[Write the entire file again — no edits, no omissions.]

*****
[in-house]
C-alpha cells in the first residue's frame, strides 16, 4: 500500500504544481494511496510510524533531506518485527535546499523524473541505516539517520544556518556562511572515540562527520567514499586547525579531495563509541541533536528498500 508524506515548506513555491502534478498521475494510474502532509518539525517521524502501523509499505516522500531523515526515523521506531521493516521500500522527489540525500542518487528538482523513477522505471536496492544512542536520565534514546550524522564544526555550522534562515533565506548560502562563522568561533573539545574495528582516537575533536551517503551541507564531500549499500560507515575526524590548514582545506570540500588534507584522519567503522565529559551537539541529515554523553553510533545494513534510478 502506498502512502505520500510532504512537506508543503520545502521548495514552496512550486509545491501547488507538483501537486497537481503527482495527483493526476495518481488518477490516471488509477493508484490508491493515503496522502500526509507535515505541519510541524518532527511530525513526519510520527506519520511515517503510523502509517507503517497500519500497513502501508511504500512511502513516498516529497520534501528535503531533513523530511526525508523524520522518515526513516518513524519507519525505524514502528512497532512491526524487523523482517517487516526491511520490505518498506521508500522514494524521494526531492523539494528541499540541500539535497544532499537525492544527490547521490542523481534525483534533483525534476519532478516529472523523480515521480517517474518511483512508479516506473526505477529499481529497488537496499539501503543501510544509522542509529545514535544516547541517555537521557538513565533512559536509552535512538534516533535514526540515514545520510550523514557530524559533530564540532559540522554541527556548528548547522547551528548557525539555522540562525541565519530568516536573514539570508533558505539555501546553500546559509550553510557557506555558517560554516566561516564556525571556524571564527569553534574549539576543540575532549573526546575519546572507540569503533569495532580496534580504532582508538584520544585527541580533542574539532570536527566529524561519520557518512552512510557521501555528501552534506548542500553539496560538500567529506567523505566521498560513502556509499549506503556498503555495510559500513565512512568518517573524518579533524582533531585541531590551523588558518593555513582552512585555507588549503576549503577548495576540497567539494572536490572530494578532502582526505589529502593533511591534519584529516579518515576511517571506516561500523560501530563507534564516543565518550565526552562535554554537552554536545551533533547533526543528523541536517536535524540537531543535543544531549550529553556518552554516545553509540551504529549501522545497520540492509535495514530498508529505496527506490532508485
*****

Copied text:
[in-house]
C-alpha cells in the first residue's frame, strides 16, 4: 500500500504544481494511496510510524533531506518485527535546499523524473541505516539517520544556518556562511572515540562527520567514499586547525579531495563509541541533536528498500 508524506515548506513555491502534478498521475494510474502532509518539525517521524502501523509499505516522500531523515526515523521506531521493516521500500522527489540525500542518487528538482523513477522505471536496492544512542536520565534514546550524522564544526555550522534562515533565506548560502562563522568561533573539545574495528582516537575533536551517503551541507564531500549499500560507515575526524590548514582545506570540500588534507584522519567503522565529559551537539541529515554523553553510533545494513534510478 502506498502512502505520500510532504512537506508543503520545502521548495514552496512550486509545491501547488507538483501537486497537481503527482495527483493526476495518481488518477490516471488509477493508484490508491493515503496522502500526509507535515505541519510541524518532527511530525513526519510520527506519520511515517503510523502509517507503517497500519500497513502501508511504500512511502513516498516529497520534501528535503531533513523530511526525508523524520522518515526513516518513524519507519525505524514502528512497532512491526524487523523482517517487516526491511520490505518498506521508500522514494524521494526531492523539494528541499540541500539535497544532499537525492544527490547521490542523481534525483534533483525534476519532478516529472523523480515521480517517474518511483512508479516506473526505477529499481529497488537496499539501503543501510544509522542509529545514535544516547541517555537521557538513565533512559536509552535512538534516533535514526540515514545520510550523514557530524559533530564540532559540522554541527556548528548547522547551528548557525539555522540562525541565519530568516536573514539570508533558505539555501546553500546559509550553510557557506555558517560554516566561516564556525571556524571564527569553534574549539576543540575532549573526546575519546572507540569503533569495532580496534580504532582508538584520544585527541580533542574539532570536527566529524561519520557518512552512510557521501555528501552534506548542500553539496560538500567529506567523505566521498560513502556509499549506503556498503555495510559500513565512512568518517573524518579533524582533531585541531590551523588558518593555513582552512585555507588549503576549503577548495576540497567539494572536490572530494578532502582526505589529502593533511591534519584529516579518515576511517571506516561500523560501530563507534564516543565518550565526552562535554554537552554536545551533533547533526543528523541536517536535524540537531543535543544531549550529553556518552554516545553509540551504529549501522545497520540492509535495514530498508529505496527506490532508485